From Graeme Turner, Film as Social Practice, 2nd ed (Routledge, 1993)



The narrative structure found in the folk-tales of one culture can recur in another, suggesting that there is something universal in the structure as well as in the function of narrative. Vladimir Propp (1975) analysed a group of Russian folk-tales in order to see if they shared common properties. What be found was that all of them, no matter how widely they differed in their surface details (characterization, setting, plots), shared certain important structural features. The most basic of these were the functions of various sets of characters and actions within the tales. Fust, he reduced the range of different characters to a maximum of eight character roles. These are not separate characters, since one character can occupy a number of roles or 'spheres of action' as Propp calls them and one role may be played by a number of different characters. They are:


1. the villain

2. the donor (provider)

3. the helper

4. the princess (or sought-for person) and her father

5. the dispatcher

6. the hero or victim

7. the false hero.


All characters or 'spheres of action' which occur in folk-tales are accommodated by this list. This group of characters then participates in the limited set of narrative units or functions which make up the tale. From his analyses, Propp concludes that:


1. Functions of characters serve as stable, constant elements in a tale, independent of how and by whom they are fulfilled. They constitute the fundamental components of a tale.

2. The number of functions known to the fairy-tale is limited.

3. The sequence of functions 1s always identical.

4. All fairy-tales are of one type in regard to their structure.

****           ****           [LINK TO LIST OF FUNCTIONS]                  ****            ****

Although there is a limit to the parallels that can be drawn between the cultural productions of primitive folk cultures and modem post-industrial cultures, Propp's work has been applied to

mass-produced narratives in contemporary western cultures. Much popular film and television can be found to be structured according to Propp's principles. There have been a number of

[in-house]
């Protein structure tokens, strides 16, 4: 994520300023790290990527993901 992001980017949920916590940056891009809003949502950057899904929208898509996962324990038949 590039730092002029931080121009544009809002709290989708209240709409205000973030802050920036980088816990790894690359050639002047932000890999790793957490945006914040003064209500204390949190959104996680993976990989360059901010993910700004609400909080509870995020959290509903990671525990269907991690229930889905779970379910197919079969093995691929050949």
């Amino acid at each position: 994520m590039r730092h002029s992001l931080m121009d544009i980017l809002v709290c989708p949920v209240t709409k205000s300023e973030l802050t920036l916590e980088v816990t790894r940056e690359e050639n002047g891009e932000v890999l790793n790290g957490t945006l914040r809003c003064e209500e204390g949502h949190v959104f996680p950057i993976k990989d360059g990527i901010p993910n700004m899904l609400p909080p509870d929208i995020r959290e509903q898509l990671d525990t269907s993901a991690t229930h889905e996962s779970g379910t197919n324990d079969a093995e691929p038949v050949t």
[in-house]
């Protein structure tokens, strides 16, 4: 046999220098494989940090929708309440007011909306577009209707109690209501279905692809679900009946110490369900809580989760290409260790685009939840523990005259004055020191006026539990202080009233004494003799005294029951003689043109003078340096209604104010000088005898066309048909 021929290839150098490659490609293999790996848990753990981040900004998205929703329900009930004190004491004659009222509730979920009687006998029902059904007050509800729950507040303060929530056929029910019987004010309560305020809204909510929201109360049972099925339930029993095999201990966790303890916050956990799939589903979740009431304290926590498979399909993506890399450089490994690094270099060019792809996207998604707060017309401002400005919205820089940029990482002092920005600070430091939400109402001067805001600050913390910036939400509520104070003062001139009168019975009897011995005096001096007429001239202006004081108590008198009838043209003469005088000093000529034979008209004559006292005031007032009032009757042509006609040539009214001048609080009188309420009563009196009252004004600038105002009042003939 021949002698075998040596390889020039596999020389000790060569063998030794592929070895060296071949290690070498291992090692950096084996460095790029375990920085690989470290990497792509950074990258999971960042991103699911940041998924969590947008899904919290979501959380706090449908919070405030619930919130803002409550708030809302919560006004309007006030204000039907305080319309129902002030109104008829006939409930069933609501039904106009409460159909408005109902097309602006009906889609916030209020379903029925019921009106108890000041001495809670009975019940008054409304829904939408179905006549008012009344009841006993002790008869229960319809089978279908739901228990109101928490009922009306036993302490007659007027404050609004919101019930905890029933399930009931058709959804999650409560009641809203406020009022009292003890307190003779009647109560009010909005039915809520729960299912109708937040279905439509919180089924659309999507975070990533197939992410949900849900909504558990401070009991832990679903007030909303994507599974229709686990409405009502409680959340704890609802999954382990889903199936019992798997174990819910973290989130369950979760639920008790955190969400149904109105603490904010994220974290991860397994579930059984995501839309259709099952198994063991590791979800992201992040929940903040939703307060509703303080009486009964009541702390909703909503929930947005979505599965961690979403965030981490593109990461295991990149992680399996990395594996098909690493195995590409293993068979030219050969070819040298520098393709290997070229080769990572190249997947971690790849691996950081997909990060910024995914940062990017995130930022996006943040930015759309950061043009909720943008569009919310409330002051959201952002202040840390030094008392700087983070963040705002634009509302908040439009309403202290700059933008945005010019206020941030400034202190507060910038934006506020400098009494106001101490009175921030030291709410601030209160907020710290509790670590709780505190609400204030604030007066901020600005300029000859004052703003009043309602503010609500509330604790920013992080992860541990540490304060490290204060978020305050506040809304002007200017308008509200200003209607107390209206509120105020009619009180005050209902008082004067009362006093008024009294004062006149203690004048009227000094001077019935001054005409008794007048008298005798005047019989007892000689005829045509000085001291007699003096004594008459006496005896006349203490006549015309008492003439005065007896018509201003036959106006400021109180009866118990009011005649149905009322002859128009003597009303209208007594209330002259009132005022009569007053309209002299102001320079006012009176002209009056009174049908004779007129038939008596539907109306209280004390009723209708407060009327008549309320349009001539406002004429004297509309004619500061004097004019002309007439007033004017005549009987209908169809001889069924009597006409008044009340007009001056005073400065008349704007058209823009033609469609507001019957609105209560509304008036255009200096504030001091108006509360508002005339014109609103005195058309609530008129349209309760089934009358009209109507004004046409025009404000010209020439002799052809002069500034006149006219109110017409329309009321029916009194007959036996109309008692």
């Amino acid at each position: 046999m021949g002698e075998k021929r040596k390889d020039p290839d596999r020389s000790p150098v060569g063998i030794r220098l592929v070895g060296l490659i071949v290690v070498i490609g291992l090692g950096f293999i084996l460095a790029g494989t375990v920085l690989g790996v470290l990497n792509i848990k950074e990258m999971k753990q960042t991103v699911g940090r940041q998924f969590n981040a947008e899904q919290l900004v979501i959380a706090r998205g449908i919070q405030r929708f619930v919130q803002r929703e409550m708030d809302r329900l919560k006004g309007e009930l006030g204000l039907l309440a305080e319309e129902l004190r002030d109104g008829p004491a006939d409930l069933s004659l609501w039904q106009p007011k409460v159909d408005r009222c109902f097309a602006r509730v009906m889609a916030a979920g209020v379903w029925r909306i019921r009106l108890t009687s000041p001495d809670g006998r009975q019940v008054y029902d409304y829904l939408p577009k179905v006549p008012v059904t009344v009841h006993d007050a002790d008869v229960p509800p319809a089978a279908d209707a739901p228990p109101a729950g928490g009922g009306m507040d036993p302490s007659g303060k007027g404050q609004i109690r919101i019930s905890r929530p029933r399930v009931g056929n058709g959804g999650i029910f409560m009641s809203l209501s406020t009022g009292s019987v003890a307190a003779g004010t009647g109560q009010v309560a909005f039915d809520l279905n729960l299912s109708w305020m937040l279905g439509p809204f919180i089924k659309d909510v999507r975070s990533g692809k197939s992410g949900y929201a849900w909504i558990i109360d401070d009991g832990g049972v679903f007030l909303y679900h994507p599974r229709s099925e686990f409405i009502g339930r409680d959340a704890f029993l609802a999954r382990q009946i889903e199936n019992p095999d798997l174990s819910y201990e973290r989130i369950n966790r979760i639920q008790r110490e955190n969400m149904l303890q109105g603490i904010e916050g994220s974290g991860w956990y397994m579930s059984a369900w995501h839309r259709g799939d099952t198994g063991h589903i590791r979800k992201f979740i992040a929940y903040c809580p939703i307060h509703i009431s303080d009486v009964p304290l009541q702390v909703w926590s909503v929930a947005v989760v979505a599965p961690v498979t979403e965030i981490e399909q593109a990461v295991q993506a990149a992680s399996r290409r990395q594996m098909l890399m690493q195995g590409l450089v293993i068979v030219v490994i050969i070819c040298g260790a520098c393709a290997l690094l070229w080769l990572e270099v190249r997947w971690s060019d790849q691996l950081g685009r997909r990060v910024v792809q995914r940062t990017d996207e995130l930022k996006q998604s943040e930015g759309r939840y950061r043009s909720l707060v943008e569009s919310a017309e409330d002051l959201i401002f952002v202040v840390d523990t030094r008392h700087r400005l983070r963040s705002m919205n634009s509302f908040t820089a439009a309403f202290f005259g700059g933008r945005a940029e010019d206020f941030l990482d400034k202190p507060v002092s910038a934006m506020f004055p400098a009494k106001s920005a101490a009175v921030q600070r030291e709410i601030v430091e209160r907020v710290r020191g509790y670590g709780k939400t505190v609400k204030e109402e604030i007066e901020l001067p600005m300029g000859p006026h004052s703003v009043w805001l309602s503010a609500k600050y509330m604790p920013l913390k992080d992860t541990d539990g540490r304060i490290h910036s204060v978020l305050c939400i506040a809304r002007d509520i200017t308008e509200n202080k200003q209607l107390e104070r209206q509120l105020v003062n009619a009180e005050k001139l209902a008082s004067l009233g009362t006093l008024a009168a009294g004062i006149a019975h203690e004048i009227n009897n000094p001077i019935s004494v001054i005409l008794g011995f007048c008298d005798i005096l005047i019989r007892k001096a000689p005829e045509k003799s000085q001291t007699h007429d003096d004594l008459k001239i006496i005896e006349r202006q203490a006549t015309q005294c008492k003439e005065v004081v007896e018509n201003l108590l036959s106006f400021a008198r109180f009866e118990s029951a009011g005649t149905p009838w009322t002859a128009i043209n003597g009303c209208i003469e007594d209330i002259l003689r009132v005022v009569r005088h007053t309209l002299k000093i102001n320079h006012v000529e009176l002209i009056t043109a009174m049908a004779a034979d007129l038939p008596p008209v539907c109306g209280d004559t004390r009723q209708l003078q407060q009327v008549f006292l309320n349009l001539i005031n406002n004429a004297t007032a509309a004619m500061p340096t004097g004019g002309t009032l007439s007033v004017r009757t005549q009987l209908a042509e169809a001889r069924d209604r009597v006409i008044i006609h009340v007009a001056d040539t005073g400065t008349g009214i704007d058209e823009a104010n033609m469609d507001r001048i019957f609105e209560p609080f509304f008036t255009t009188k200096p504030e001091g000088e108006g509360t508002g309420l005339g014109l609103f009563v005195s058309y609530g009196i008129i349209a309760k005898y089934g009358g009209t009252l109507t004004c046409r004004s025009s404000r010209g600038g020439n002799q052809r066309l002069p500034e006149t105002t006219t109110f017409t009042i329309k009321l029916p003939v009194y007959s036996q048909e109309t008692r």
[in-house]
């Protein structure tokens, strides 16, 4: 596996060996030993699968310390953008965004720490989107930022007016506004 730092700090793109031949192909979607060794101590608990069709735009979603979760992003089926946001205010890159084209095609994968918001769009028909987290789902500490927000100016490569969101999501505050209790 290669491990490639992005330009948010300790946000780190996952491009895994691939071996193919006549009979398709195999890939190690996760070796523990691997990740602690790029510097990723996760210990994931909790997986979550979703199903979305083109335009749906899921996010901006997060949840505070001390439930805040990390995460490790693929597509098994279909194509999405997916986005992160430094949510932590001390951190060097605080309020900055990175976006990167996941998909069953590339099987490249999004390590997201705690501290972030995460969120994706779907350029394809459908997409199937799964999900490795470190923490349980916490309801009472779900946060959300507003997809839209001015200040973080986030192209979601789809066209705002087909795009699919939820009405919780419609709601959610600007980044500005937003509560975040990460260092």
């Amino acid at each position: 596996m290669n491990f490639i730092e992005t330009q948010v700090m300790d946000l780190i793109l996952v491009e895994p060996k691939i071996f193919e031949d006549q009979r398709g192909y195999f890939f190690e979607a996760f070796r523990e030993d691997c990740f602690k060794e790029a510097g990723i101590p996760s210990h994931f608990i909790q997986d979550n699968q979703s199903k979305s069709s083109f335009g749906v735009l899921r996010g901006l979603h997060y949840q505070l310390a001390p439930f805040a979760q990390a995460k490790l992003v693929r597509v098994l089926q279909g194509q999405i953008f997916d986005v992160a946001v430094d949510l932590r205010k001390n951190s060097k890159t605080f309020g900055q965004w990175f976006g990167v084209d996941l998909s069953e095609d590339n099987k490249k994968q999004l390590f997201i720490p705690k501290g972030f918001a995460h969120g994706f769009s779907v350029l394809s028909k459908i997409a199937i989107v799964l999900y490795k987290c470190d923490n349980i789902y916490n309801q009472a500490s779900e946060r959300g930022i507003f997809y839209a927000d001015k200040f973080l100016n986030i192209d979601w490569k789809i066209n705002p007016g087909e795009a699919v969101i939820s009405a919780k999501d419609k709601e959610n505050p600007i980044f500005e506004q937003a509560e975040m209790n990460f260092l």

morphological analyses of films - for example, of Sunset Boulevard by Patricia Erens (1977) and of North by North-West by Peter Wollen (1976) - as well as more general discussions of Propp and the feature film (Fell 1977). John Fiske (1987b) has looked at programmes such as The Bionic Woman and The A-Team and found an extraordinary degree of correlation between Propp's functions and the narrative structure of the television series. We can easily demonstrate a degree of fit between Propp's categories of 'spheres of action' and characterization in film, too. A list of the main characters in Star Wars fits Propp's eight spheres of action quite neatly:


The villain           Darth Vader


The donor             Obe Kenobe [sic]


The helper            Han Solo


The princess         Princess Leah


The dispatcher     R2D2


The hero              Luke Skywalker


The false hero       Darth Vader


We need not make too much of this as a way of understanding Star Wars, although it might flesh out vague claims about the film's fairy-tale, fable-like quality. It does suggest, however, how applicable to film studies much of the work on the cultural function and structural characteristics of narrative could be. At the very least, it underlines the possibility that the modem feature film and the primitive fairy-tale serve similar functions for their respective audiences.